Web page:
Perceived Barriers and Trends in HPV Vaccination via Patient Survey Responses at Kalamazoo, Michigan’s Federally-Qualified Health Center
Human Papillomavirus (HPV) is the most common sexually transmitted infection (STI) in the United States. Despite numerous studies proving the safety and efficacy of the HPV vaccine, immunization rates remain low, especially among underserved populations. To identify factors contributing to low HPV vaccination rates, patients at a federally qualified health center in Kalamazoo MI were surveyed. Surveys were administered during routine patient visits to determine self-reported vaccination status and vaccination barriers. A total of 98 vaccine-eligible (males/females, ages 9–26 years old) patients/guardians completed the survey. In all, 46% of respondents completed the multi-dose vaccination course, and 56% of those identified as female. White patients reported higher vaccination rates (50%) than patients of color (45%). Of those vaccinated, the most common reason was “physician recommendation” (39%). Those not fully vaccinated most commonly reported being “too young” (39%). Importantly, individuals who had begun, but not completed, the vaccination course reported that their provider had not spoken to them about future vaccines in the series (74%). This study revealed disparities in vaccination rates between the sexes and racial groups, and emphasized the influential role of physician’s recommendation on vaccination. Interestingly, other frequently cited barriers to vaccination—an association with sex, personal/religious beliefs, efficacy—proved to be insignificant barriers for this population. Instead, age-related misunderstandings and lack of consistent physician communication about vaccination provided significant barriers. Based on our results, education and reminders about the HPV vaccine by providers is a significant tool to maximize vaccination coverage.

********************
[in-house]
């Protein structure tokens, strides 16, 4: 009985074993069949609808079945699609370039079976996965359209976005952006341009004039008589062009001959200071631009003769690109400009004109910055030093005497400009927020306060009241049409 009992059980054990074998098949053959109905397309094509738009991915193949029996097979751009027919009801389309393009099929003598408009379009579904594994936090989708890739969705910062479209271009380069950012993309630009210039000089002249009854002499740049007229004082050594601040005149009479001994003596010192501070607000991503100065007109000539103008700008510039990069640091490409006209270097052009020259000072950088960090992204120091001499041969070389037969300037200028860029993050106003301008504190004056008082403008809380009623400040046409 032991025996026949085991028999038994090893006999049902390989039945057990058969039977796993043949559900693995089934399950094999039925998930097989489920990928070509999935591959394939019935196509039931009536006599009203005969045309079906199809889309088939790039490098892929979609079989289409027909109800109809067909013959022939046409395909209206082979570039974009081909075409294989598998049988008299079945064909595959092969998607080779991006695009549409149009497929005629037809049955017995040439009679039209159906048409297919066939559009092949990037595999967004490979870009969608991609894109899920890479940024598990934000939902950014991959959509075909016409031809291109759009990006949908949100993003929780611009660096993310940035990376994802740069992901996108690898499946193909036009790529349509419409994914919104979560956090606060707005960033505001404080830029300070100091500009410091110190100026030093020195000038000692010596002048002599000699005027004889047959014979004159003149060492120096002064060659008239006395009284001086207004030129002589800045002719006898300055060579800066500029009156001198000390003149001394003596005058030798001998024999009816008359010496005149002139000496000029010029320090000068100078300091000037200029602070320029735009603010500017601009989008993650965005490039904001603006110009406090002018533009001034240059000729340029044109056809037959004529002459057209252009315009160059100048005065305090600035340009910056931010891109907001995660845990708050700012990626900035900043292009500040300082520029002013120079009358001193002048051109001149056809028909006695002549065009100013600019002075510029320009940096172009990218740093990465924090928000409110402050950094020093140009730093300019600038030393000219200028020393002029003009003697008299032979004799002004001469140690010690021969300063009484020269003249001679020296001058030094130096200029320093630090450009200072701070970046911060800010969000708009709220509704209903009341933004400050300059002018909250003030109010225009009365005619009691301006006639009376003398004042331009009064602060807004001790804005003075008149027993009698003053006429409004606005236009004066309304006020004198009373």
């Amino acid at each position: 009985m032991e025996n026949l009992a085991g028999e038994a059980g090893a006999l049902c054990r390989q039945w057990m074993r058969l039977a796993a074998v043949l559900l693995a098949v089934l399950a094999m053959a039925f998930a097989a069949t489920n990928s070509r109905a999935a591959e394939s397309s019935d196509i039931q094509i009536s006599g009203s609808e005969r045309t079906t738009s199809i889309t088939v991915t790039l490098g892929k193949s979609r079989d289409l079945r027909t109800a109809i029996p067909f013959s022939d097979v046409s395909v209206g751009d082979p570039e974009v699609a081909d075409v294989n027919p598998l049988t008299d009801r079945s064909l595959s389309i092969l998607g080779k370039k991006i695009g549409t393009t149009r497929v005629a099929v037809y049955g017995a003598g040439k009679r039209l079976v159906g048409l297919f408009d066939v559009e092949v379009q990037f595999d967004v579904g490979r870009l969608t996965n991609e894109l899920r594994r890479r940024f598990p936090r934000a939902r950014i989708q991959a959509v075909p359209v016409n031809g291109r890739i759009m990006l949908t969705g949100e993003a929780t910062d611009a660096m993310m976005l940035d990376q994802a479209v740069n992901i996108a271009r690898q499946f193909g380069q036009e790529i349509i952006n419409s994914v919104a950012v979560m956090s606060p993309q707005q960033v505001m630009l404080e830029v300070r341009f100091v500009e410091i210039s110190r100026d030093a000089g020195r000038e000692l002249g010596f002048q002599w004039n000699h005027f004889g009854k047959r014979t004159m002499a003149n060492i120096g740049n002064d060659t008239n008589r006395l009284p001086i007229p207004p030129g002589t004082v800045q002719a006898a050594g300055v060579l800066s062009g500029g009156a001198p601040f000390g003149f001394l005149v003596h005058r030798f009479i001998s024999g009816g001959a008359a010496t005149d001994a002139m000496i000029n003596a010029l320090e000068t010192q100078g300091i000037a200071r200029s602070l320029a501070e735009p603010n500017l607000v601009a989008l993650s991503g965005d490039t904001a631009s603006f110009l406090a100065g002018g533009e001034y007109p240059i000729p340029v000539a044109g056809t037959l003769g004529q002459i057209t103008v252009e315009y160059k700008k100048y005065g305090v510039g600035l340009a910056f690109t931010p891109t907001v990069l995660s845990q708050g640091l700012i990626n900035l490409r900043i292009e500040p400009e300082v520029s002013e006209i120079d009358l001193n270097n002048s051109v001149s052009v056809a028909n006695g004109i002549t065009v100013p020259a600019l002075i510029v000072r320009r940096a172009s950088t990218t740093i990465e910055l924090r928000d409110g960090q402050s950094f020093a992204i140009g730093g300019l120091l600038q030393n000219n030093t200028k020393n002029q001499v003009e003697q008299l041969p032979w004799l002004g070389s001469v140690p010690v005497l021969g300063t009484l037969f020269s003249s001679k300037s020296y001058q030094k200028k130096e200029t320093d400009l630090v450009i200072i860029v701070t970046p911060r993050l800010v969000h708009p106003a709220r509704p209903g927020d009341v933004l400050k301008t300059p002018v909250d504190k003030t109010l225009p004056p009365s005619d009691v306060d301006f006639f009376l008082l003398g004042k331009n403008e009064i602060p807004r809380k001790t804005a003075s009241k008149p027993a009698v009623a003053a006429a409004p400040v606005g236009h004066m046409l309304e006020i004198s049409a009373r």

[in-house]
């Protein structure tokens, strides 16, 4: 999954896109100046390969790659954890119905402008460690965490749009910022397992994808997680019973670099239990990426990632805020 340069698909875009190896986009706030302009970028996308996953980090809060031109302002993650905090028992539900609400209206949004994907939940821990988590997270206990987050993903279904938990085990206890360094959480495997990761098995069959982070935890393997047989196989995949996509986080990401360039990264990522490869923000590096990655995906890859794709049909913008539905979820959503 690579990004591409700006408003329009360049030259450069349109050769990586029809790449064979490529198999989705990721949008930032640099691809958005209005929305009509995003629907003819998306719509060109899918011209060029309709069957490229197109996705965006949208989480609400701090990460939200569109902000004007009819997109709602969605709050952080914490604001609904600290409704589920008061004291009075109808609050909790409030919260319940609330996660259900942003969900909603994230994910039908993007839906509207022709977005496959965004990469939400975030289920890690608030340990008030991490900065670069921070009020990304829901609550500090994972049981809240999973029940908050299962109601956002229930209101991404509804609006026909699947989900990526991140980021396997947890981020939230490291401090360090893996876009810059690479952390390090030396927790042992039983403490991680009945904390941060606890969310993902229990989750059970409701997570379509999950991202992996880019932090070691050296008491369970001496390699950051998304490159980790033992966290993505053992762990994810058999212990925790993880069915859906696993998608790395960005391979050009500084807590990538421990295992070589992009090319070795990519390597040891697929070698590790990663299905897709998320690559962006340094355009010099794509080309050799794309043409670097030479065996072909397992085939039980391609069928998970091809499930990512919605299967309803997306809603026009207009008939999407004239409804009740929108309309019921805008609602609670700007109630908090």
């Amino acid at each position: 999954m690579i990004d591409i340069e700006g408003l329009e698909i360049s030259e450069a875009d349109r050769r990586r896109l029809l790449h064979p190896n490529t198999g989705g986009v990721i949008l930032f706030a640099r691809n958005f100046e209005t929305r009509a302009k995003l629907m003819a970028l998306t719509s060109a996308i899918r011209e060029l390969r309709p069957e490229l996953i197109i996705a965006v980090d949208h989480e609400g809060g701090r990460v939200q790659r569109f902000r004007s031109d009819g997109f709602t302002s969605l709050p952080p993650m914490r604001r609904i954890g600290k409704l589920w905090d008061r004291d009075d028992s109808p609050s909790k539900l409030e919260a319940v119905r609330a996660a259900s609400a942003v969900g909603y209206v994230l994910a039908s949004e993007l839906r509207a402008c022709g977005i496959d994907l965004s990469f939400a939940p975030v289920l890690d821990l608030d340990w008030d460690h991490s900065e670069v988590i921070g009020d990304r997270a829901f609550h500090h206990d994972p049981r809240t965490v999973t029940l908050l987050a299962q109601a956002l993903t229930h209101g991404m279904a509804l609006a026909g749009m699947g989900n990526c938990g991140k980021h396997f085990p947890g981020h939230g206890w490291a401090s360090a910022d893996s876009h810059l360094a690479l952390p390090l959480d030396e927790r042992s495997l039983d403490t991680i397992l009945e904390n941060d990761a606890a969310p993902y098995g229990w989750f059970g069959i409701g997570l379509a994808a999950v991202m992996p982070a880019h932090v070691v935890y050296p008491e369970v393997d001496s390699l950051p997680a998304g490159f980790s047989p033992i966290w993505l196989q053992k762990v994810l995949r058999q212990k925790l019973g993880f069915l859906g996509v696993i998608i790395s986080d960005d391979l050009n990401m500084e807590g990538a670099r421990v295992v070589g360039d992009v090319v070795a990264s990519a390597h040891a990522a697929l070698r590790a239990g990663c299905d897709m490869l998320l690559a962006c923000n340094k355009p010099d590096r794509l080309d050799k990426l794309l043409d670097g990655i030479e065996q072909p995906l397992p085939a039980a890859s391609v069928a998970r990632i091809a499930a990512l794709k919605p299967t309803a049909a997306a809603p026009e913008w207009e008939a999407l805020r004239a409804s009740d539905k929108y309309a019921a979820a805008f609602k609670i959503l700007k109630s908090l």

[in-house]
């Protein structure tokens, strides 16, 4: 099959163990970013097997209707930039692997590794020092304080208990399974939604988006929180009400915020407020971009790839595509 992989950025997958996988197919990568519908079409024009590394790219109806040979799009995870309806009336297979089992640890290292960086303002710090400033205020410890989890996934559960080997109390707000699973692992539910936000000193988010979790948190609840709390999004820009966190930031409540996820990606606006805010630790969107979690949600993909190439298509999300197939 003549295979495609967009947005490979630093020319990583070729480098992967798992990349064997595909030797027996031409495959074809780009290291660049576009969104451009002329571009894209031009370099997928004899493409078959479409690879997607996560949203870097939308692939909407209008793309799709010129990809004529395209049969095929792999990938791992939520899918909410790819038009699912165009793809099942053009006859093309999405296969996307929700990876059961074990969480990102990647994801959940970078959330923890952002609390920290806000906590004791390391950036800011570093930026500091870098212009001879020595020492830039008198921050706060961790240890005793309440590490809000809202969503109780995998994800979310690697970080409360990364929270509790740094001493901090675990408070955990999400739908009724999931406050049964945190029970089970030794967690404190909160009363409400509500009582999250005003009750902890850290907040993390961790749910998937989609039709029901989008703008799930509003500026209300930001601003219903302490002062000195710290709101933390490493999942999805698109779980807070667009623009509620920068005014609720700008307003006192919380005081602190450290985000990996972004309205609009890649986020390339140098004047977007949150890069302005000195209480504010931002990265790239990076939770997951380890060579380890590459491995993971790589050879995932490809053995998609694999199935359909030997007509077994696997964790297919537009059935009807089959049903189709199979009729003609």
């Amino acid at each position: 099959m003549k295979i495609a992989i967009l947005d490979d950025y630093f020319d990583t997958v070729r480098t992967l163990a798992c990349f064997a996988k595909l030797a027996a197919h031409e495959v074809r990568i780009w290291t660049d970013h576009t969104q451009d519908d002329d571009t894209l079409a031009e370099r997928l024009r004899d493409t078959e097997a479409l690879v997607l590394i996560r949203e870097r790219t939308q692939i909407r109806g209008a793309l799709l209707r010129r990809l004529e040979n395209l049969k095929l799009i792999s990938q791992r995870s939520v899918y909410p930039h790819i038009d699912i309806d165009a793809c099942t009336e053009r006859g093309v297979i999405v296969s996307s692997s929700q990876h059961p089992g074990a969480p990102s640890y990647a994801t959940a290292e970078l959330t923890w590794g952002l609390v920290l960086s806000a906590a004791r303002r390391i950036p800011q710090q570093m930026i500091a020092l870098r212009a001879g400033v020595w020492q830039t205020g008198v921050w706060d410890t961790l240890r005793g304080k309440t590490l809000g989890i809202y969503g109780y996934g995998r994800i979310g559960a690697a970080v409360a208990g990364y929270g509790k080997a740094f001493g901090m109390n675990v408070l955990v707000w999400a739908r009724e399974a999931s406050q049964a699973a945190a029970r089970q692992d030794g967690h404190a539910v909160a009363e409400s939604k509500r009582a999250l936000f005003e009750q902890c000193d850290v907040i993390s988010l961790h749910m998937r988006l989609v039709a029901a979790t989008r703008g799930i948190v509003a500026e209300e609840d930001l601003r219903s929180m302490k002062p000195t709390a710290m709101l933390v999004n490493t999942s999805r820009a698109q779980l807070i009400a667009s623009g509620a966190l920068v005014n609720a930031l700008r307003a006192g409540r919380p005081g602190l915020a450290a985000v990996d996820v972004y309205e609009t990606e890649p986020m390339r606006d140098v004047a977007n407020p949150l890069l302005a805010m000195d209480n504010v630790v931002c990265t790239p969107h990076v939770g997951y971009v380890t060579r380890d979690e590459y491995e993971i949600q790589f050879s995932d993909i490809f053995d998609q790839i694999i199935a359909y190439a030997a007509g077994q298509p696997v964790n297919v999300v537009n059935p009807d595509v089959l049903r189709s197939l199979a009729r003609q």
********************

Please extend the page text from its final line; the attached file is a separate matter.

KeywordsHPV Vaccination Barriers FQHC Kalamazoo
We thank Jeanie Lozano, Denise Richards, and Dr. Dennis Means of the Family Health Center for their assistance and resources. We also thank Dr. Cheryl Dickson, Dr. Ransome Eke, Holly Ramsdell, Dawn DeLuca, Duncan Vos, and Richard Brandt of WMed for their insights and support throughout the process of this study.
Compliance with Ethical Standards
Conflict of interest
The authors deny any conflict of interest.
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